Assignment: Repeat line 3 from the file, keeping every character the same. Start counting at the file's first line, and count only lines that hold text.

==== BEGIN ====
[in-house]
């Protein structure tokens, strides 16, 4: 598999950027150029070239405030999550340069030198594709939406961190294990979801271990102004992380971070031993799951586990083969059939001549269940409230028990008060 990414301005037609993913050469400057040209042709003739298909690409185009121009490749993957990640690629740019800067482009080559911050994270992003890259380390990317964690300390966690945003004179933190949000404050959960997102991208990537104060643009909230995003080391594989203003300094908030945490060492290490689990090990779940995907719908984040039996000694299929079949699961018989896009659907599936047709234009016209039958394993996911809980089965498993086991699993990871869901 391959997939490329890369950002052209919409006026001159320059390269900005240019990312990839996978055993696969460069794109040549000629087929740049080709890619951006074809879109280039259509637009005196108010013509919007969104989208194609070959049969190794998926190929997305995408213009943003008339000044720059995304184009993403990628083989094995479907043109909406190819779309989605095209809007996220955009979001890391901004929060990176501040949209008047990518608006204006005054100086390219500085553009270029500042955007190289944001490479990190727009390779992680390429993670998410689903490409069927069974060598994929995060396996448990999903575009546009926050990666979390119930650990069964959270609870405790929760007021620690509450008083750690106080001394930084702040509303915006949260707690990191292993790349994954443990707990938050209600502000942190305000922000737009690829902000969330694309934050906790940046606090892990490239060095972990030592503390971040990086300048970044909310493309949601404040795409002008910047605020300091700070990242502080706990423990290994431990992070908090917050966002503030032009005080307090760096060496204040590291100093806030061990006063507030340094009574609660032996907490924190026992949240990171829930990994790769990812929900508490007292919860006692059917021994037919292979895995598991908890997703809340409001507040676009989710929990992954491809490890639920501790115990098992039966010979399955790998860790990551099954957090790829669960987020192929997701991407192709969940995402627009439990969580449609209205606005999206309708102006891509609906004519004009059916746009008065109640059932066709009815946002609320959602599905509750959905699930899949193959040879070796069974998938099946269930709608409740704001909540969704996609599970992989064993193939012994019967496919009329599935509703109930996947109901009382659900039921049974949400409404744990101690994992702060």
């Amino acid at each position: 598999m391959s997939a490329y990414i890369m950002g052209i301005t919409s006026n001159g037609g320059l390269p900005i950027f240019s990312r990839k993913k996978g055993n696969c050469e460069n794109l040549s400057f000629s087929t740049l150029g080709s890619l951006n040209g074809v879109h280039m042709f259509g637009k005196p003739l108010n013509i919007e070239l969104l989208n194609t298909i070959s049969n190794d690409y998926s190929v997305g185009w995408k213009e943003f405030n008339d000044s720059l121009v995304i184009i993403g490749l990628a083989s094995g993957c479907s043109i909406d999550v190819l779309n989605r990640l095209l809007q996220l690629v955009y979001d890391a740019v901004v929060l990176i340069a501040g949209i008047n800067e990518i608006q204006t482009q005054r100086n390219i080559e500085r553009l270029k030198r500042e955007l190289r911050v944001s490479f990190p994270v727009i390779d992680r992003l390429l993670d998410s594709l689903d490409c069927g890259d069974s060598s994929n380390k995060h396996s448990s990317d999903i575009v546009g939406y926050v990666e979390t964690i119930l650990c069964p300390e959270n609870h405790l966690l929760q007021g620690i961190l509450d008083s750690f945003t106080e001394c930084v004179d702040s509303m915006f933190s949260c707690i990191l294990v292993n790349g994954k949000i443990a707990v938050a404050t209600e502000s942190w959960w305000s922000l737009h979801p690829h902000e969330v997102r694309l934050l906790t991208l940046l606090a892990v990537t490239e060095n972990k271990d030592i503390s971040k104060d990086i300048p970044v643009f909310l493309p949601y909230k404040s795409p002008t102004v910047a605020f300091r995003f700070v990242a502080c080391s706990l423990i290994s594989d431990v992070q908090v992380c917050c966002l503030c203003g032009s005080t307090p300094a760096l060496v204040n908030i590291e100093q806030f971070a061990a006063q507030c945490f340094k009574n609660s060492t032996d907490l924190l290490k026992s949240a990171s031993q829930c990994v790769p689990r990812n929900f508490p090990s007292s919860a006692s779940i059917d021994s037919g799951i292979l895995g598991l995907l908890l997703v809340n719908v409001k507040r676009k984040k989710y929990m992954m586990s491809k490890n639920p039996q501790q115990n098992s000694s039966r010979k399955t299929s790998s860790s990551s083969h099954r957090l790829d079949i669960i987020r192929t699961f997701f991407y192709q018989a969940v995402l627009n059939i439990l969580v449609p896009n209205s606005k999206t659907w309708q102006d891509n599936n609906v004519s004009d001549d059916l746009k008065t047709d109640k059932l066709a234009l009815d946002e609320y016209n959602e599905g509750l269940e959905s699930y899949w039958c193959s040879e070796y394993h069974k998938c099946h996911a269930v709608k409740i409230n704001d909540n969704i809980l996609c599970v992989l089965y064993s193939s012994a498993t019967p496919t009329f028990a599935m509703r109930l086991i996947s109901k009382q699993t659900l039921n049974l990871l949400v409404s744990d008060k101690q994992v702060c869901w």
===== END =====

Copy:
């Amino acid at each position: 598999m391959s997939a490329y990414i890369m950002g052209i301005t919409s006026n001159g037609g320059l390269p900005i950027f240019s990312r990839k993913k996978g055993n696969c050469e460069n794109l040549s400057f000629s087929t740049l150029g080709s890619l951006n040209g074809v879109h280039m042709f259509g637009k005196p003739l108010n013509i919007e070239l969104l989208n194609t298909i070959s049969n190794d690409y998926s190929v997305g185009w995408k213009e943003f405030n008339d000044s720059l121009v995304i184009i993403g490749l990628a083989s094995g993957c479907s043109i909406d999550v190819l779309n989605r990640l095209l809007q996220l690629v955009y979001d890391a740019v901004v929060l990176i340069a501040g949209i008047n800067e990518i608006q204006t482009q005054r100086n390219i080559e500085r553009l270029k030198r500042e955007l190289r911050v944001s490479f990190p994270v727009i390779d992680r992003l390429l993670d998410s594709l689903d490409c069927g890259d069974s060598s994929n380390k995060h396996s448990s990317d999903i575009v546009g939406y926050v990666e979390t964690i119930l650990c069964p300390e959270n609870h405790l966690l929760q007021g620690i961190l509450d008083s750690f945003t106080e001394c930084v004179d702040s509303m915006f933190s949260c707690i990191l294990v292993n790349g994954k949000i443990a707990v938050a404050t209600e502000s942190w959960w305000s922000l737009h979801p690829h902000e969330v997102r694309l934050l906790t991208l940046l606090a892990v990537t490239e060095n972990k271990d030592i503390s971040k104060d990086i300048p970044v643009f909310l493309p949601y909230k404040s795409p002008t102004v910047a605020f300091r995003f700070v990242a502080c080391s706990l423990i290994s594989d431990v992070q908090v992380c917050c966002l503030c203003g032009s005080t307090p300094a760096l060496v204040n908030i590291e100093q806030f971070a061990a006063q507030c945490f340094k009574n609660s060492t032996d907490l924190l290490k026992s949240a990171s031993q829930c990994v790769p689990r990812n929900f508490p090990s007292s919860a006692s779940i059917d021994s037919g799951i292979l895995g598991l995907l908890l997703v809340n719908v409001k507040r676009k984040k989710y929990m992954m586990s491809k490890n639920p039996q501790q115990n098992s000694s039966r010979k399955t299929s790998s860790s990551s083969h099954r957090l790829d079949i669960i987020r192929t699961f997701f991407y192709q018989a969940v995402l627009n059939i439990l969580v449609p896009n209205s606005k999206t659907w309708q102006d891509n599936n609906v004519s004009d001549d059916l746009k008065t047709d109640k059932l066709a234009l009815d946002e609320y016209n959602e599905g509750l269940e959905s699930y899949w039958c193959s040879e070796y394993h069974k998938c099946h996911a269930v709608k409740i409230n704001d909540n969704i809980l996609c599970v992989l089965y064993s193939s012994a498993t019967p496919t009329f028990a599935m509703r109930l086991i996947s109901k009382q699993t659900l039921n049974l990871l949400v409404s744990d008060k101690q994992v702060c869901w």